MOSCOW — A plane carrying Russian opposition leader Alexei Navalny landed Sunday in Moscow, where he faces the threat of arrest.
But the flight landed at a different airport than had been scheduled, a possible attempt to outwit journalists and supporters who wanted to witness the return.
Navalny, who is President Vladimir Putin’s most prominent and determined foe, was returning from Germany, where he spent five months recovering from poisoning by a nerve agent, which he blames on the Kremlin.
Russia’s prison service last week issued a warrant for his arrest, saying he had violated the terms of suspended sentence he received on a 2014 conviction for embezzlement. The prison service has asked a Moscow court to turn Navalny’s 3 1/2-year suspended sentence into a real one.
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After boarding the Moscow flight in Berlin on Sunday, Navalny said of the prospect of arrest: “It’s impossible; I’m an innocent man.”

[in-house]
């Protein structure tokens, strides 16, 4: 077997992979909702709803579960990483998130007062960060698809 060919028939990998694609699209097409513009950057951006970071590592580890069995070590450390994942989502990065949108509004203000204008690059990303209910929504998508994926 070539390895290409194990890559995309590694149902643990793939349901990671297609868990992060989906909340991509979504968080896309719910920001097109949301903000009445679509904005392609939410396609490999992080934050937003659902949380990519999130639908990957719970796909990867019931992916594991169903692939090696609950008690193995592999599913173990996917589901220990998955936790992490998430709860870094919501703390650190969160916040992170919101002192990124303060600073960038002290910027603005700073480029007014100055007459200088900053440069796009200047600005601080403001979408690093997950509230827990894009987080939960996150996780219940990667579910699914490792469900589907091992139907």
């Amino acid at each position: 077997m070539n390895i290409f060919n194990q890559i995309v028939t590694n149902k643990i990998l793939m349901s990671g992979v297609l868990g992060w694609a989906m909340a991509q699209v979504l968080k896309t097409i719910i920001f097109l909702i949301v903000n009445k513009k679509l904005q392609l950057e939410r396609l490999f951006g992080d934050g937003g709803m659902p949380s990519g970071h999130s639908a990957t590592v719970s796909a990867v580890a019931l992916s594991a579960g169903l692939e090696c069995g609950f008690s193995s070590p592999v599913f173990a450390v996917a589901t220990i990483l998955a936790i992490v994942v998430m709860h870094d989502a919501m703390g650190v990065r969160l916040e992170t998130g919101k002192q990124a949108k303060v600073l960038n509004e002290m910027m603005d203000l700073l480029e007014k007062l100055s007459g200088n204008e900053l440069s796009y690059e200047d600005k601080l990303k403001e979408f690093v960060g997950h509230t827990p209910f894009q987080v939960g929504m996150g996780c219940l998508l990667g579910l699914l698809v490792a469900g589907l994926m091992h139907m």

Navalny fell into a coma while aboard a domestic flight from Siberia to Moscow on Aug. 20. He was transferred from a hospital in Siberia to a Berlin hospital two days later. Labs in Germany, France and Sweden, and tests by the Organization for the Prohibition of Chemical Weapons, established that he was exposed to a Soviet-era Novichok nerve agent.
The Kremlin has repeatedly denied a role in the opposition leader’s poisoning.
Russian authorities insisted that the doctors who treated Navalny in Siberia before he was airlifted to Germany found no traces of poison and have challenged German officials to provide proof of his poisoning. They refused to open a full-fledged criminal inquiry, citing a lack of evidence that Navalny was poisoned.
Last month, Navalny released the recording of a phone call he said he made to a man he described as an alleged member of a group of officers of the Federal Security Service, or FSB, who purportedly poisoned him in August and then tried to cover it up. The FSB dismissed the recording as fake.